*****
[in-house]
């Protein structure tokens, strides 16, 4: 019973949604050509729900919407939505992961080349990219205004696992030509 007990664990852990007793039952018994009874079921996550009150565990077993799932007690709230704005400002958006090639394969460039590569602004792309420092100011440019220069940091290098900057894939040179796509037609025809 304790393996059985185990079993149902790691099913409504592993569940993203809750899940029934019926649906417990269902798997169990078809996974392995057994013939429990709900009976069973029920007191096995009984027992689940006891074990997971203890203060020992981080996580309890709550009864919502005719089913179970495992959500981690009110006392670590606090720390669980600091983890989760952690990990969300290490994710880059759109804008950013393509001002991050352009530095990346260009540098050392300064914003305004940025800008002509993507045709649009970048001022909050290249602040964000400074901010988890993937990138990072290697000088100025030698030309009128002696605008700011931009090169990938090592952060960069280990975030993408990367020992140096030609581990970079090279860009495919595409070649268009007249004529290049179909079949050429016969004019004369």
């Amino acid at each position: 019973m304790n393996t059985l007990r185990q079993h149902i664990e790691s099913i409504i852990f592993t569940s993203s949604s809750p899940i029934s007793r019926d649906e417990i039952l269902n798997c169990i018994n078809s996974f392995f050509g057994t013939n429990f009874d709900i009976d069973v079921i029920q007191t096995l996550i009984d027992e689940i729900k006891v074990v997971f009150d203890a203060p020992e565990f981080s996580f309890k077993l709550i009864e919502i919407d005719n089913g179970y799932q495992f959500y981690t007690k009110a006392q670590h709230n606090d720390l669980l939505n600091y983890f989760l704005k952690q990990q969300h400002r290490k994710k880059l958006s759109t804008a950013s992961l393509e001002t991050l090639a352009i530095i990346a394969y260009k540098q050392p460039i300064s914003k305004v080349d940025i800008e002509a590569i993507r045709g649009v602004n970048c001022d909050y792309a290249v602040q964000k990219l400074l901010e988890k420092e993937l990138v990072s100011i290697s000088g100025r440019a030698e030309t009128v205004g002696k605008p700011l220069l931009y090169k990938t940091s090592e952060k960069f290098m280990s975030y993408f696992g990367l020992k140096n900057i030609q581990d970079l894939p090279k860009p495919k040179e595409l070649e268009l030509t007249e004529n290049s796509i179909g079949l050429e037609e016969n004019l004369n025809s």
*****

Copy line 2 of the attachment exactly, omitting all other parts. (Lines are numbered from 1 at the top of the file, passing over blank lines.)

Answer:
């Protein structure tokens, strides 16, 4: 019973949604050509729900919407939505992961080349990219205004696992030509 007990664990852990007793039952018994009874079921996550009150565990077993799932007690709230704005400002958006090639394969460039590569602004792309420092100011440019220069940091290098900057894939040179796509037609025809 304790393996059985185990079993149902790691099913409504592993569940993203809750899940029934019926649906417990269902798997169990078809996974392995057994013939429990709900009976069973029920007191096995009984027992689940006891074990997971203890203060020992981080996580309890709550009864919502005719089913179970495992959500981690009110006392670590606090720390669980600091983890989760952690990990969300290490994710880059759109804008950013393509001002991050352009530095990346260009540098050392300064914003305004940025800008002509993507045709649009970048001022909050290249602040964000400074901010988890993937990138990072290697000088100025030698030309009128002696605008700011931009090169990938090592952060960069280990975030993408990367020992140096030609581990970079090279860009495919595409070649268009007249004529290049179909079949050429016969004019004369």